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About the study
My One-Name Study began rather typically through trying to trace a particular group of ancestors in a small geographical area and, for fear of missing some individuals, I recorded all instances of the surname in the parish records. I then entered them into a spreadsheet with the data from the census records to reconstruct the various families in the area. I was lucky in that the Catchlove surname is so rare and confined to a tiny geographical area. I initially identified 9 separate families; subsequent research has shown some of these to be of common descent, giving a current total of 5 families in the UK between 1841 and 1911. Given the small geographical spread and rarity of the name, it is my belief that further research will reveal a common descent for all Catchlove families.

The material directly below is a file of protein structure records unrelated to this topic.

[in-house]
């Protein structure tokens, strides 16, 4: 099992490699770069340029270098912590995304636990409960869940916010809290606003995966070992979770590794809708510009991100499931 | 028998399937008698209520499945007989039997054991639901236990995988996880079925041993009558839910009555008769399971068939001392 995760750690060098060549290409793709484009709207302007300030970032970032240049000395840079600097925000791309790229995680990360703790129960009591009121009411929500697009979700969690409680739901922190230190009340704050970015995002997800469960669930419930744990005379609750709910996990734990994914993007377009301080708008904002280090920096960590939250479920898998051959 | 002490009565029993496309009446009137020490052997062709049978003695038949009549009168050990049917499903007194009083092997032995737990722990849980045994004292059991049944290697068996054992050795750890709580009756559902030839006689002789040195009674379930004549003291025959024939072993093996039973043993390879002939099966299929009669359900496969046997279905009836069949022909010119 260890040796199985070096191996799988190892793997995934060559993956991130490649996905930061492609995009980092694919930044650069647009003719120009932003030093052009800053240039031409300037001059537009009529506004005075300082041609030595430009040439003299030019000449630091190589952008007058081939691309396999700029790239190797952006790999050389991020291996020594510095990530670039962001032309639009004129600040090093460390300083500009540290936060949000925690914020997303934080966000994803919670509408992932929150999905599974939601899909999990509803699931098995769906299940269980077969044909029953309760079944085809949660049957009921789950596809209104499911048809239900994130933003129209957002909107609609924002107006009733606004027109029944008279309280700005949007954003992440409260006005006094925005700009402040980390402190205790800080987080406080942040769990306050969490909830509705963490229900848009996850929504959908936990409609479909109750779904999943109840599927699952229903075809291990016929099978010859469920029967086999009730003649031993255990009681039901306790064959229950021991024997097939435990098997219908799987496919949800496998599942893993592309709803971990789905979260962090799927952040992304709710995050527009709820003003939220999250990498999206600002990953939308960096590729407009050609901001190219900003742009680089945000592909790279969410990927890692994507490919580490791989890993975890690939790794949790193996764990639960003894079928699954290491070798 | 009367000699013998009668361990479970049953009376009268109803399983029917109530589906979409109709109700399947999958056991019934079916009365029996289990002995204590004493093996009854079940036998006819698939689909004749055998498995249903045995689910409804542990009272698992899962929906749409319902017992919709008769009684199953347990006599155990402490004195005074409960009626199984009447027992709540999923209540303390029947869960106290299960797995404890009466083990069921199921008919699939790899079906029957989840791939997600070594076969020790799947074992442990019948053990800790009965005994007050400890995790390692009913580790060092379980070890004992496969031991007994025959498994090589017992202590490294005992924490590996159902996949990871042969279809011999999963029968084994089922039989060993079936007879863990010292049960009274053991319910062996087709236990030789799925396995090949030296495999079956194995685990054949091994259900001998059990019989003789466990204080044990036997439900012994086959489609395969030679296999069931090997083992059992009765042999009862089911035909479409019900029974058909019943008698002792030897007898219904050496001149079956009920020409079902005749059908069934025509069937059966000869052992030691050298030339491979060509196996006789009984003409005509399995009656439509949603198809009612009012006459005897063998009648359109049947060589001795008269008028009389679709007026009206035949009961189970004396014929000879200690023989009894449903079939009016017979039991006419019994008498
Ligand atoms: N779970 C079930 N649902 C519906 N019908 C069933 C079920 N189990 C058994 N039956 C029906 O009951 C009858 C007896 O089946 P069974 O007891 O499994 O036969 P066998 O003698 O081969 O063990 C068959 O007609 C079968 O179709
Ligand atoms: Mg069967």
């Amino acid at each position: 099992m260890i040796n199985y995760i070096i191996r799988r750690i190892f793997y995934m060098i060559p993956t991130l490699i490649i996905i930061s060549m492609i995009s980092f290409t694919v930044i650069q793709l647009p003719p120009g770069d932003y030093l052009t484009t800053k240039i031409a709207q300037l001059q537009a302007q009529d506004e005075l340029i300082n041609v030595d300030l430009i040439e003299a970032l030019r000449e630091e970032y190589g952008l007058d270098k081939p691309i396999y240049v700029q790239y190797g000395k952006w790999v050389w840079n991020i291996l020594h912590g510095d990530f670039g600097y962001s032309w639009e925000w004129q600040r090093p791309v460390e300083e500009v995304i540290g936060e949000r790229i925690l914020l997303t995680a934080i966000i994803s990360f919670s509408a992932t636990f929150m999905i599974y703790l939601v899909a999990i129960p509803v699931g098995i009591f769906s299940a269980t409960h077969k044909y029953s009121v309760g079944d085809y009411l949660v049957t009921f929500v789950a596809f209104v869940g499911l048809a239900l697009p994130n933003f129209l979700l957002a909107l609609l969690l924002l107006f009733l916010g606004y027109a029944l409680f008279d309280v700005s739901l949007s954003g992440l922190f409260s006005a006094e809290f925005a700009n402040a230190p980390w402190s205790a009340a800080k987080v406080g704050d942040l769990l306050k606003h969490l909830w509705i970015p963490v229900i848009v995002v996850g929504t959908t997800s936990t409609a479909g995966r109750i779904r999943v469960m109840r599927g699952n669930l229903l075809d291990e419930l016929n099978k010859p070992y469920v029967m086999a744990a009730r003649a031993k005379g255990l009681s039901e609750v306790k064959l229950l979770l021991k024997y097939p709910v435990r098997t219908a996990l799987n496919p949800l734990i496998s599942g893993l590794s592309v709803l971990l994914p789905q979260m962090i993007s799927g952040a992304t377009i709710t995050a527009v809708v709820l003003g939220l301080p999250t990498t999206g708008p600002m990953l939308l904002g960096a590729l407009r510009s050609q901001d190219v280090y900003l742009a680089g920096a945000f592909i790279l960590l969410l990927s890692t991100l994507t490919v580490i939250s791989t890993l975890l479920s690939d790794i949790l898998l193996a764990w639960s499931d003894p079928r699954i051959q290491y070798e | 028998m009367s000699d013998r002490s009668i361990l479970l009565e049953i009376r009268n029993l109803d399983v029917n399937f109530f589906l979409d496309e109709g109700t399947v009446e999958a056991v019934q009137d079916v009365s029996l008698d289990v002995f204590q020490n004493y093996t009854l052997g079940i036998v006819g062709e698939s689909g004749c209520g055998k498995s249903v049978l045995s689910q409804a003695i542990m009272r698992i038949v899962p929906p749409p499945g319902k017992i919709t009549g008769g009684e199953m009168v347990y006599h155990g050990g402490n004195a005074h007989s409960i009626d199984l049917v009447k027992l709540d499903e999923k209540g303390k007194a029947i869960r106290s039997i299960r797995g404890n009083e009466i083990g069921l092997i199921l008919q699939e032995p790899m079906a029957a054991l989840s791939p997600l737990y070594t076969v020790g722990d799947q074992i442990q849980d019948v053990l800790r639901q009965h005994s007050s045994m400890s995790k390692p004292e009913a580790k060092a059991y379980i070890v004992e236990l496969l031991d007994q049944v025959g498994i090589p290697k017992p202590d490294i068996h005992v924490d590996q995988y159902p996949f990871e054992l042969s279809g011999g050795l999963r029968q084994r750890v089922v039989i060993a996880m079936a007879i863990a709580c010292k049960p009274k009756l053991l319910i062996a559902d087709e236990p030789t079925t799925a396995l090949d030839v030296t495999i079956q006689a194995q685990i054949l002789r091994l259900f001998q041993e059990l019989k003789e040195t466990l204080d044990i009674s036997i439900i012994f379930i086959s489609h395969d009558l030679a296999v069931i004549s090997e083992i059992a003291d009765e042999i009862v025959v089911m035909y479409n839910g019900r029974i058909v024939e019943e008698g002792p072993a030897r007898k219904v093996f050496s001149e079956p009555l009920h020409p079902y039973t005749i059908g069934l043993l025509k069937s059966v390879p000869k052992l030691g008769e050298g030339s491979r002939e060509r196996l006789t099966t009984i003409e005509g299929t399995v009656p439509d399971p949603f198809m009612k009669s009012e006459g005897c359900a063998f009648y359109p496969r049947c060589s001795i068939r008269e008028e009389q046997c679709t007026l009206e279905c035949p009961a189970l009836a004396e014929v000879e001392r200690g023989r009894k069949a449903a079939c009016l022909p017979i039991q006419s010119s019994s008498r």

I have identified only two relatively modern variants of the surname Catchlove: Katchlove and Ketchlove, which may well be regarded as deviant spellings rather than true variants as they only seem to occur from the late 18th Century until the 1850s in one or two parishes in Sussex where the more usual Catchlove spelling is also found. Ketchlove may well represent a cleric spelling the name as he heard it, as ketch is a typical Hampshire pronunciation of the word catch. However, parish records for Compton (Sussex) include *Alice CACHALOWE* in 1656 and *Mary KACKELOVE* in 1657, which may either be early variants of Catchlove or deviant spellings as they predate standardised spelling; these are no longer extant. Sussex parish records also include variants of Catchellor and Ketcheller in the 16th & 17th centuries, but they tend to occur in different parishes so I am not convinced that these are Catchloves, although I continue to record them for future reference. Catchlove is frequently mistranscribed in online records - however, entries with transcript errors found using Soundex include: *Catch, Catcher, Catchlon, Cacthlone, Catchlow, Catchlorie, Catchlore, Catchlobe, Catchlose, Catchlere, Catchlers, Catchton, Catchlson, Catcholoe, Catchlooe, Catchloue, Cacthlere, Catchshoue, Catehlove, Cathlove and Cathlone.* These are not variants, but simple errors in transcription and a simple comparison with the scanned original can soon establish whether or not it is actually Catchlove.